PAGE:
Monday, June 20, 2011


Consumer Advocate makes a Great Recommendation

By Henry Curtis

HECO, MECO & HELCO signed a contract with Aina Koa Pono for biofuel biodiesel generated through a non-commercialized, unproven microwave process. HECO proposed that their ratepayers could wind up subsidizing HELCO ratepayers. Life of the Land and Hawai`i Renewable Energy Alliance applied to be parties before the Public Utilities Commission (PUC), but were denied.

The PUC stated they lacked legal jurisdiction for approving inter-island electric utility rate subsidies. The docket was put on hold so that HECO could alter the law.

In March HECO took an unrelated bill which has passed the State Senate that would require the PUC to adopt electronic filing of all documents. As part of late testimony before a House Committee, HECO sought to amend the bill to allow inter-island rate subsidies. The House passed the combined bill, and both parts survived conference committee. The bill was sent to the Governor and he signed it into law as Act 69.

The PUC then asked HECO and the Consumer Advocate if hearings were needed for the proposed rate hikes.

HECO: “The Companies believe that public hearings are not required by State law (including Act 069), but may be held at the discretion of the Commission. Act 069 (Section 4) of the 2011 Session Laws of Hawaii does not contain any requirement to hold public hearings prior to establishing a Biofuel Surcharge Provision. The Companies are unaware of any other state law requiring public hearings for the Companies' revised requests. In addition, the Companies also recognize that surcharges have been approved by the Commission in the past, with and without public hearings.”

Consumer Advocate: “The Consumer Advocate submits that HRS § 269-12(c) applies to this docket: the HECO Companies' proposed Biofuel Surcharge Provision clearly results in an increase in rates that triggers the contested case and public hearing provisions of HRS §269-16(b).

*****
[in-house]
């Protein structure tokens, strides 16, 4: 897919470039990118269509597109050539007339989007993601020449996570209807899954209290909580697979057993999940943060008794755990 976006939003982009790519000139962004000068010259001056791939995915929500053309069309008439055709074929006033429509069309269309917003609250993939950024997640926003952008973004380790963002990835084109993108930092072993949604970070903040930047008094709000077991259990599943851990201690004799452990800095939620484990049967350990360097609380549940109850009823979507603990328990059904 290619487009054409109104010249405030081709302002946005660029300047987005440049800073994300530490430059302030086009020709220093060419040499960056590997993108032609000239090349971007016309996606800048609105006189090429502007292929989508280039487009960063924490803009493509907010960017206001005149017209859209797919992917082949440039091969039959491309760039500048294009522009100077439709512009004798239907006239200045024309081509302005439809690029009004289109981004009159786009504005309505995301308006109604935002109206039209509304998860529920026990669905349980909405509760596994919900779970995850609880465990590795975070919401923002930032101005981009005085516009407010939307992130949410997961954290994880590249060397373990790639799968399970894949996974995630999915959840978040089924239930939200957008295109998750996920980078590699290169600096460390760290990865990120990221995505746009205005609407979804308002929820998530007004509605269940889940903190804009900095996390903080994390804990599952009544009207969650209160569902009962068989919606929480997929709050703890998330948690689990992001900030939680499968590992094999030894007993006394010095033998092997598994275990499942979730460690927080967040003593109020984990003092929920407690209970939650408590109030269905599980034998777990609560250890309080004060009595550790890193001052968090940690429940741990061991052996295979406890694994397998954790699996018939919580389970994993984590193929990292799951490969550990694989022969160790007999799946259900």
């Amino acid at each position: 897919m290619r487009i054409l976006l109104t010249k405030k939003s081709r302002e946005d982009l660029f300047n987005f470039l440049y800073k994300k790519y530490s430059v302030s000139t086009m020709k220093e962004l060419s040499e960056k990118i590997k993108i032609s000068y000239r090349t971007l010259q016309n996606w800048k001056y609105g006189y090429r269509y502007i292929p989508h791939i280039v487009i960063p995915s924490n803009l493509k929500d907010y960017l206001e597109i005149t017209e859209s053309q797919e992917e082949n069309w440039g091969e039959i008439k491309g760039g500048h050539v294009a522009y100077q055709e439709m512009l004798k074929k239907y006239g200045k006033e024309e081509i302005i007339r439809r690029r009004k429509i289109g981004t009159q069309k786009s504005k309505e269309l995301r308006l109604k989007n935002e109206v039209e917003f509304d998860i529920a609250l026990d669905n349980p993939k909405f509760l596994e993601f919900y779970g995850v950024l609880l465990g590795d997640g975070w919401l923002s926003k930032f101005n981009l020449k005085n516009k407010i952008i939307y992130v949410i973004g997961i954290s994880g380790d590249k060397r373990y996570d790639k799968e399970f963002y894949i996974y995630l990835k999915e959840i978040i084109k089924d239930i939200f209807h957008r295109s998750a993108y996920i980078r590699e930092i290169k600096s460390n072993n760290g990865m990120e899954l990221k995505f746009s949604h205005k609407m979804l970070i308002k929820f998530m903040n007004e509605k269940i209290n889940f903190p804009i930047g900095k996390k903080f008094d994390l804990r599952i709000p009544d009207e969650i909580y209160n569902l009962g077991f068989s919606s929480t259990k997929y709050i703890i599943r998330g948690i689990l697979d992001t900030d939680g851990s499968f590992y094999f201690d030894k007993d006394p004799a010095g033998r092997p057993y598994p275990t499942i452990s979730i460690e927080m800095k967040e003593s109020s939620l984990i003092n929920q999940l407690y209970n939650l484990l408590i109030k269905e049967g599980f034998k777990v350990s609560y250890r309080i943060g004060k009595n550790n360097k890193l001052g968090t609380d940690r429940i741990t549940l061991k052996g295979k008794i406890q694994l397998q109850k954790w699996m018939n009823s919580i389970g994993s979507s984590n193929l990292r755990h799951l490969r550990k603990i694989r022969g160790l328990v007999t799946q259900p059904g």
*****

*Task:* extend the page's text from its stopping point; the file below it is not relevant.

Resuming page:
Furthermore, HRS section 269-16 (b) creates an exception for a rate "established pursuant to an automatic rate adjustment clause previously approved bv the commission." The Consumer Advocate contends that this language supports the conclusion that a public hearing is required for any new rate adjustment clause while changes in a surcharge already approved by the Commission would not require a public hearing for every change or increase made pursuant to the rate adjustment mechanism.

In the instant case, the HECO companies seek to recover their costs pursuant to the, recent amendments to HRS section 269-93 that allow for the HECO companies to aggregate their respective renewable portfolios and to then distribute and allocate these costs among the HECO companies respective ratepayers by way of an automatic rate adjustment clause that is to be established and approved by the Commission. This is a new rate adjustment clause that is governed by HRS section 269-16, which requires a public hearing prior to approval.

On a final note, while the Consumer Advocate contends that the existing statutory language supports the need for public hearings to be held as a result of the HECO Companies' request, the Consumer Advocate acknowledges that the governing statute may leave room for a differing interpretation. Even if the Commission deems that HRS § 269-16(b) does not require public hearings, the Consumer Advocate recommends that the Commission determine that conducting public hearings on this matter would best serve the public interest. This recommendation is predicated on the belief that allowing public hearings would offer the customers likely to be impacted by this Application an opportunity to better educate themselves on the issues as well as to voice their testimonies on those issues.”

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Henry Curtis


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